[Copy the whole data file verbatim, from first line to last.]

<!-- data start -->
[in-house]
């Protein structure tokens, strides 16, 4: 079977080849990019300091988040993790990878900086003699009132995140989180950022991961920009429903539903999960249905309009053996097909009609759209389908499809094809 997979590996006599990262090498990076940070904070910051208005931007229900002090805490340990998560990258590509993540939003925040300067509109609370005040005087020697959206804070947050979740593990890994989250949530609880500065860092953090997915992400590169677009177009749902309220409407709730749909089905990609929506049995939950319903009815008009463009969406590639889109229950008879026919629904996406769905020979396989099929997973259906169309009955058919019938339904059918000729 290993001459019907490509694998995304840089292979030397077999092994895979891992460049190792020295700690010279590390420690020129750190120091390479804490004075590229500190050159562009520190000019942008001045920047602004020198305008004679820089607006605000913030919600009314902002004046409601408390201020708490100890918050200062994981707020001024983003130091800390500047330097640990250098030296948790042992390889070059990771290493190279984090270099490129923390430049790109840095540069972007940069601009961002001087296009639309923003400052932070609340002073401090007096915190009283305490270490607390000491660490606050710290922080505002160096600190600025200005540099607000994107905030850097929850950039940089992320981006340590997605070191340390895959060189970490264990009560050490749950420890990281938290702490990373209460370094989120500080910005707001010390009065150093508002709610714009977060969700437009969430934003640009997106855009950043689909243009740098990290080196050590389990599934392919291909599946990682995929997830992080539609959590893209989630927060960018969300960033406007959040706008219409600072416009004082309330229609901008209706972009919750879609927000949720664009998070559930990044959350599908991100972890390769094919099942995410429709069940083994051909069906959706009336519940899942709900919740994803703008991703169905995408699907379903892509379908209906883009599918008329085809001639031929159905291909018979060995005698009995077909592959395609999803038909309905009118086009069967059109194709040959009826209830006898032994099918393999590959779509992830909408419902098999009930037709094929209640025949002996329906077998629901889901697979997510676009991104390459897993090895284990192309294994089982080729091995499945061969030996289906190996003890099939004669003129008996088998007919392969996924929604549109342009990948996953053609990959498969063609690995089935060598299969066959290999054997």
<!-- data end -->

[in-house]
């Protein structure tokens, strides 16, 4: 079977080849990019300091988040993790990878900086003699009132995140989180950022991961920009429903539903999960249905309009053996097909009609759209389908499809094809 997979590996006599990262090498990076940070904070910051208005931007229900002090805490340990998560990258590509993540939003925040300067509109609370005040005087020697959206804070947050979740593990890994989250949530609880500065860092953090997915992400590169677009177009749902309220409407709730749909089905990609929506049995939950319903009815008009463009969406590639889109229950008879026919629904996406769905020979396989099929997973259906169309009955058919019938339904059918000729 290993001459019907490509694998995304840089292979030397077999092994895979891992460049190792020295700690010279590390420690020129750190120091390479804490004075590229500190050159562009520190000019942008001045920047602004020198305008004679820089607006605000913030919600009314902002004046409601408390201020708490100890918050200062994981707020001024983003130091800390500047330097640990250098030296948790042992390889070059990771290493190279984090270099490129923390430049790109840095540069972007940069601009961002001087296009639309923003400052932070609340002073401090007096915190009283305490270490607390000491660490606050710290922080505002160096600190600025200005540099607000994107905030850097929850950039940089992320981006340590997605070191340390895959060189970490264990009560050490749950420890990281938290702490990373209460370094989120500080910005707001010390009065150093508002709610714009977060969700437009969430934003640009997106855009950043689909243009740098990290080196050590389990599934392919291909599946990682995929997830992080539609959590893209989630927060960018969300960033406007959040706008219409600072416009004082309330229609901008209706972009919750879609927000949720664009998070559930990044959350599908991100972890390769094919099942995410429709069940083994051909069906959706009336519940899942709900919740994803703008991703169905995408699907379903892509379908209906883009599918008329085809001639031929159905291909018979060995005698009995077909592959395609999803038909309905009118086009069967059109194709040959009826209830006898032994099918393999590959779509992830909408419902098999009930037709094929209640025949002996329906077998629901889901697979997510676009991104390459897993090895284990192309294994089982080729091995499945061969030996289906190996003890099939004669003129008996088998007919392969996924929604549109342009990948996953053609990959498969063609690995089935060598299969066959290999054997």